This stink going on with the TSA doing their body scanner/aggressive pat-down thing truly is ridiculous, if only for one reason: the 4th Amendment.
The 4th Amendment, part of the Bill of Rights in the US Constitution, states:
The right of the people to be secure in their persons, houses, papers, and effects, against unreasonable searches and seizures, shall not be violated, and no Warrants shall issue, but upon probable cause, supported by Oath or affirmation, and particularly describing the place to be searched, and the persons or things to be seized.
Since when did wanting to fly on an airplane constitute probable cause to have breasts and genitals groped in search of explosives? I totally understand the safety concerns surrounding terrorism and air travel, but this situation is ridiculous. The new policies were put into place because of last year’s underwear bomber, but that situation could have been avoided had they given this type of increased screening to each and every passenger who was on a terrorist watch list. Doing this to random people just doesn’t make any sense at all.
Personally, I fully support National Opt-Out Day. The government does not have the right to perform these searches solely based on the fact that people purchased airline tickets and want to fly on a plane. I know there has been a lot of hysteria over “racial profiling,” but “no profiling” is not an acceptable alternative. Is it too much to ask to have some expectation of competency for the people expected to keep our airports safe? They should be able to use at least some basic profiling criteria to differentiate between potential terrorists and innocent civilians.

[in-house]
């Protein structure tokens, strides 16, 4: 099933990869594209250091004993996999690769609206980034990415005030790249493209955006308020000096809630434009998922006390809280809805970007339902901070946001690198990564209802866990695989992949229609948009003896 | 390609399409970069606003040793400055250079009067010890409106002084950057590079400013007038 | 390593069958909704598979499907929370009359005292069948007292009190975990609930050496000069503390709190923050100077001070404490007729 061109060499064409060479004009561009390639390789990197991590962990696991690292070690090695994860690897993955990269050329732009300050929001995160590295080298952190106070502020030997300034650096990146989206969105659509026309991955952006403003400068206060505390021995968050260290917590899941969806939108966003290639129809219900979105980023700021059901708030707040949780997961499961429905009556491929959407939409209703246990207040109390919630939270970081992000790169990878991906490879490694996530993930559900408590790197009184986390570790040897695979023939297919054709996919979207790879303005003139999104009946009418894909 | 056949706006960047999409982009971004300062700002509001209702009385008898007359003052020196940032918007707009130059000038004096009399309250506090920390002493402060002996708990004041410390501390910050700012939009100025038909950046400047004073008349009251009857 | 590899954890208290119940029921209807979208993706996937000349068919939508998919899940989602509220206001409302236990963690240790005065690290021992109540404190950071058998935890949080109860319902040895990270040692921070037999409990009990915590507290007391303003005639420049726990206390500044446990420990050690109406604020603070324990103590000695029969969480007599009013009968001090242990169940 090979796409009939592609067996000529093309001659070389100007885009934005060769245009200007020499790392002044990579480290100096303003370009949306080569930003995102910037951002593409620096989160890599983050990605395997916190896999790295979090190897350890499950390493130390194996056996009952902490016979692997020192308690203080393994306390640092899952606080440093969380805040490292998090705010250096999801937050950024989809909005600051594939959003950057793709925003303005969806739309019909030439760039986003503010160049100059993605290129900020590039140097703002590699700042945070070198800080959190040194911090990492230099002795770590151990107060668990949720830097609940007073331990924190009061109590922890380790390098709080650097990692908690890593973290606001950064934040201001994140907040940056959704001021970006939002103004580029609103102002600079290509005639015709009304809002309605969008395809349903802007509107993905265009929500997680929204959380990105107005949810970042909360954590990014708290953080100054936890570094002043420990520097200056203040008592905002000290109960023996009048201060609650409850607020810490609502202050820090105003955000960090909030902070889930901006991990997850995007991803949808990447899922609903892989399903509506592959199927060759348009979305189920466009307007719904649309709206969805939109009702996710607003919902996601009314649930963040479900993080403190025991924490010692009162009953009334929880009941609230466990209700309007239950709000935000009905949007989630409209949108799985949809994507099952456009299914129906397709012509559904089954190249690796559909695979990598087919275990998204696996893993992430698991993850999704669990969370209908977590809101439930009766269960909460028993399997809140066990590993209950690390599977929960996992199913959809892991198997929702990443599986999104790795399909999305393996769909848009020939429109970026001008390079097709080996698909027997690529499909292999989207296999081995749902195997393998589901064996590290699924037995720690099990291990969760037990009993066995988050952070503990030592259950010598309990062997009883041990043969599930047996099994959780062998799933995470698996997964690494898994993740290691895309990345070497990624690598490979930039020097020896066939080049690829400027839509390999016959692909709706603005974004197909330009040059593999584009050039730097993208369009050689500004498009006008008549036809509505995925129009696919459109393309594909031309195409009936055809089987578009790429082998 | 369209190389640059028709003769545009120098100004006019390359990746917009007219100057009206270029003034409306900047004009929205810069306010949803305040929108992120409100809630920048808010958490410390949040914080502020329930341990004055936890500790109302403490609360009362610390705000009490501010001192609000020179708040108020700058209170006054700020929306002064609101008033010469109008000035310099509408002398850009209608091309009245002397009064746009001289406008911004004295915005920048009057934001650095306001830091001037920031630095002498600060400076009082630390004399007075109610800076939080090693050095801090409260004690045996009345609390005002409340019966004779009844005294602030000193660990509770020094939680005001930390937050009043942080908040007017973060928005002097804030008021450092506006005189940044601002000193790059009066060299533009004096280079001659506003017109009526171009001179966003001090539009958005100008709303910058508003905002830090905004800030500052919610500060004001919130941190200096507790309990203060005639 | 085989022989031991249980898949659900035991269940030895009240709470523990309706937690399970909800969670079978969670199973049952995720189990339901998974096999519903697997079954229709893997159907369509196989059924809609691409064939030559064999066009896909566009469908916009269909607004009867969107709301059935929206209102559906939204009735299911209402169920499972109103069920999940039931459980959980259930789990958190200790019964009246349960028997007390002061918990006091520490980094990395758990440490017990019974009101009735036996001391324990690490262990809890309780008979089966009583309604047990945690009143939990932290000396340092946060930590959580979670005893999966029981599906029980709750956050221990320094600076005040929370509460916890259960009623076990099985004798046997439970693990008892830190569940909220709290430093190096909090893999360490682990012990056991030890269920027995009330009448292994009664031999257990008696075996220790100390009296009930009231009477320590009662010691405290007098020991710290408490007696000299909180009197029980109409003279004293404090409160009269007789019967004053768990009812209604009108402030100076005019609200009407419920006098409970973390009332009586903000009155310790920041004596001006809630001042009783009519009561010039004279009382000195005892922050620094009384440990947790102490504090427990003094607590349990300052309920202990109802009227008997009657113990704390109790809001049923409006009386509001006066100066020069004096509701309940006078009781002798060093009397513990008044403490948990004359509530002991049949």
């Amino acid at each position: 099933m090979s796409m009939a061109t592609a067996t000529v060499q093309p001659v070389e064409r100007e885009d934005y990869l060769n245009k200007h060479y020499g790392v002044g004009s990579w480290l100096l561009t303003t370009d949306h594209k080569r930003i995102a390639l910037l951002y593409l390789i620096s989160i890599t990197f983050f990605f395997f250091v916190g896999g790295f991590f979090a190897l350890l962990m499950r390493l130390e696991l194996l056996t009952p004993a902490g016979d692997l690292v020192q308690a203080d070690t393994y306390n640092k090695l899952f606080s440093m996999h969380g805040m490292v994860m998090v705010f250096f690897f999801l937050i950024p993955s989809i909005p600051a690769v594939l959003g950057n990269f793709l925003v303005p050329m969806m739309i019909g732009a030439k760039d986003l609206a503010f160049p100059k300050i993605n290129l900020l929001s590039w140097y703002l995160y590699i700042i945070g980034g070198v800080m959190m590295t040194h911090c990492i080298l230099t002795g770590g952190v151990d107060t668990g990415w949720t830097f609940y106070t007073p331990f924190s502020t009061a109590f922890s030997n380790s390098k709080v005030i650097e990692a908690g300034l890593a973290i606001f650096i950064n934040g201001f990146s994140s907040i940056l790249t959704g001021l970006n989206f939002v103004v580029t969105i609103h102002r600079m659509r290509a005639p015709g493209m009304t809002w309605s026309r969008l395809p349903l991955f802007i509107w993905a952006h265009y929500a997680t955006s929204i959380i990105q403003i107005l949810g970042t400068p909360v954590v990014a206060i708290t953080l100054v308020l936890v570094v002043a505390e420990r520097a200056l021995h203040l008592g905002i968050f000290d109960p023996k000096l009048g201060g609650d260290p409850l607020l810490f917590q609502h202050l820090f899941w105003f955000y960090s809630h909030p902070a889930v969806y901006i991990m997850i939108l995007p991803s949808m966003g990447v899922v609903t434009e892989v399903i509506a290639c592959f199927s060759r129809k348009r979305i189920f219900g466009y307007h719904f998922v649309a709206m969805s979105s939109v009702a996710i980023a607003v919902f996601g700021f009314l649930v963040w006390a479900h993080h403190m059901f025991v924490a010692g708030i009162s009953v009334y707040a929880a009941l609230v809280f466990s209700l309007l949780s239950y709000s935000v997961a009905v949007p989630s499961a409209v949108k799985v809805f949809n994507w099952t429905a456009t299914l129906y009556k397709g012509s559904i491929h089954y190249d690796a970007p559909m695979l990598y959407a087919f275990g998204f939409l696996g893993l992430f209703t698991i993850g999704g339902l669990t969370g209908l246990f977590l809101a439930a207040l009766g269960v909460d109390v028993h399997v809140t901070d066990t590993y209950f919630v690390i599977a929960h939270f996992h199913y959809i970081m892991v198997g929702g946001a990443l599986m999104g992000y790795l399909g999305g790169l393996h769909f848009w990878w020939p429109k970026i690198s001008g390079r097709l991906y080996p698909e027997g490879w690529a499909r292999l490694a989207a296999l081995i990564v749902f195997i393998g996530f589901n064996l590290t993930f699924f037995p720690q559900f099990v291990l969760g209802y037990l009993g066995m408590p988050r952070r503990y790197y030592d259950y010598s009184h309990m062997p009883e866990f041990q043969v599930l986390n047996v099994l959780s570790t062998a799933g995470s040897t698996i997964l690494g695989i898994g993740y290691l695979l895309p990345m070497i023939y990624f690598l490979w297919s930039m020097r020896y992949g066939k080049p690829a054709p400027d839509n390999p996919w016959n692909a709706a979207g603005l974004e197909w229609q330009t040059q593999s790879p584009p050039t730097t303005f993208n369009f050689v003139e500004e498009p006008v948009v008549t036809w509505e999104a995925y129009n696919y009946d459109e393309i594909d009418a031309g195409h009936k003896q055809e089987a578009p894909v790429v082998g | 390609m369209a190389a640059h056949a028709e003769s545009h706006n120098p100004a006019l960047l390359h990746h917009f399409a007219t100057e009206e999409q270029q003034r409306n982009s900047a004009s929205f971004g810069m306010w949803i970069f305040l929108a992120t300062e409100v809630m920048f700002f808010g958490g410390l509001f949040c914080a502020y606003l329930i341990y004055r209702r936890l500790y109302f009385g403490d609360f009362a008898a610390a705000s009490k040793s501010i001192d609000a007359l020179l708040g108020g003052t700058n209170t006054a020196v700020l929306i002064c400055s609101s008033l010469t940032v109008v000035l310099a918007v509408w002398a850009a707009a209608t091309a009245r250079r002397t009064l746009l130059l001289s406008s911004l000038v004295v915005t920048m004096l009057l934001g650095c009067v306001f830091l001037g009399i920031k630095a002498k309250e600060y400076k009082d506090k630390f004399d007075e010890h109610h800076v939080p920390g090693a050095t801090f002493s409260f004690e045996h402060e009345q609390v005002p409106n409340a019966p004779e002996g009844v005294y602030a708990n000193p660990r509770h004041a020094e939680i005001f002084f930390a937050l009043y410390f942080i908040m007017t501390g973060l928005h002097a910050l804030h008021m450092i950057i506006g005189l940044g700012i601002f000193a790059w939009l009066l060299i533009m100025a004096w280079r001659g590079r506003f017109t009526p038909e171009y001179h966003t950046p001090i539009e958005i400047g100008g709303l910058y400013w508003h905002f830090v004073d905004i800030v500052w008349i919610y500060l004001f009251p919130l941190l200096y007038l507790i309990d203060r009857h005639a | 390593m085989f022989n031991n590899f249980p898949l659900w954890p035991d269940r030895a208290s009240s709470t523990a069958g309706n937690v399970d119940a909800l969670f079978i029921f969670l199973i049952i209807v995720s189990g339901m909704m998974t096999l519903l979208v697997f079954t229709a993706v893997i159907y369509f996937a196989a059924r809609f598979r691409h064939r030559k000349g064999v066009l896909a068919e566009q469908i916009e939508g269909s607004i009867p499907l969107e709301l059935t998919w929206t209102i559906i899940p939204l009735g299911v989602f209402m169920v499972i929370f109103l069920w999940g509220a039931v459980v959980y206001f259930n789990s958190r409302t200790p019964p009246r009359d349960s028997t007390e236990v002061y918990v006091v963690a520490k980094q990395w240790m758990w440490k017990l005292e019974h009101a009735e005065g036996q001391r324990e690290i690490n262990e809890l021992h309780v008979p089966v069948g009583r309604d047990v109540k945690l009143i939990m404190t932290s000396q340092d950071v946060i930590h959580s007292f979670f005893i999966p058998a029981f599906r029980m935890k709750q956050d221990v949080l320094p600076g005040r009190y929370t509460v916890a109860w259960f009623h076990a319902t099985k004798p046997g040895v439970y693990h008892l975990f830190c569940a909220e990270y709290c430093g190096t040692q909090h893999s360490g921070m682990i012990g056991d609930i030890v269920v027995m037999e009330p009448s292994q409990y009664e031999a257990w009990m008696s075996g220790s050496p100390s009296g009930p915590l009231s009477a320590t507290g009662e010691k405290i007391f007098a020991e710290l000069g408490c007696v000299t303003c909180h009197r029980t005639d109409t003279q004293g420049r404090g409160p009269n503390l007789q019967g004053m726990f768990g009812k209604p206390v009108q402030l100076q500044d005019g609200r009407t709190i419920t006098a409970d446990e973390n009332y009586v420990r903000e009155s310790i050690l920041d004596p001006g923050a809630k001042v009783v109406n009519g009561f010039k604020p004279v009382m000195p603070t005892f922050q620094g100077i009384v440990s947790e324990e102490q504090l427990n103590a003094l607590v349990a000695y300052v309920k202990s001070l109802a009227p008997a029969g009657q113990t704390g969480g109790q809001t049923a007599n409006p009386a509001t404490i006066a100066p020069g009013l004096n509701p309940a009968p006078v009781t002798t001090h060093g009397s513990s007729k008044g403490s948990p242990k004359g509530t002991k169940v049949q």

But then, to add insult to injury, the TSA is threatening $11,000 fines for people who opt-out of the body scanners and then leave the airport without going through the groping pat-down.
On the one hand, I can understand the TSA’s mentality: if they automatically assume that everyone who flies is a terrorist, they will be more likely to catch the terrorists…but what the Department of Homeland Security and TSA seem to be ignoring is the fact that Americans have rights, and their current policies violate the US Constitution. When President Bush’s warrantless wiretapping program became public knowledge, the bottom line was that, whether it helped to catch terrorists or not, it violated the Constitution, and it could not be used. The same message needs to go out about the TSA’s new policies: while these aggressive new policies might help the TSA to catch terrorists (emphasis on the might, because it’ll only help if the terrorists get chosen for random screening), they have already violated hundreds, if not thousands of American’s 4th Amendment rights. It may be inconvenient for the TSA to have to work around the 4th Amendment in order to do their job, but the right to be secure against unreasonable search and seizure is a fundamental right for all American citizens. It was written into our Constitution for a reason, and the TSA, as an agency of the US government, is bound by US law to abide by it.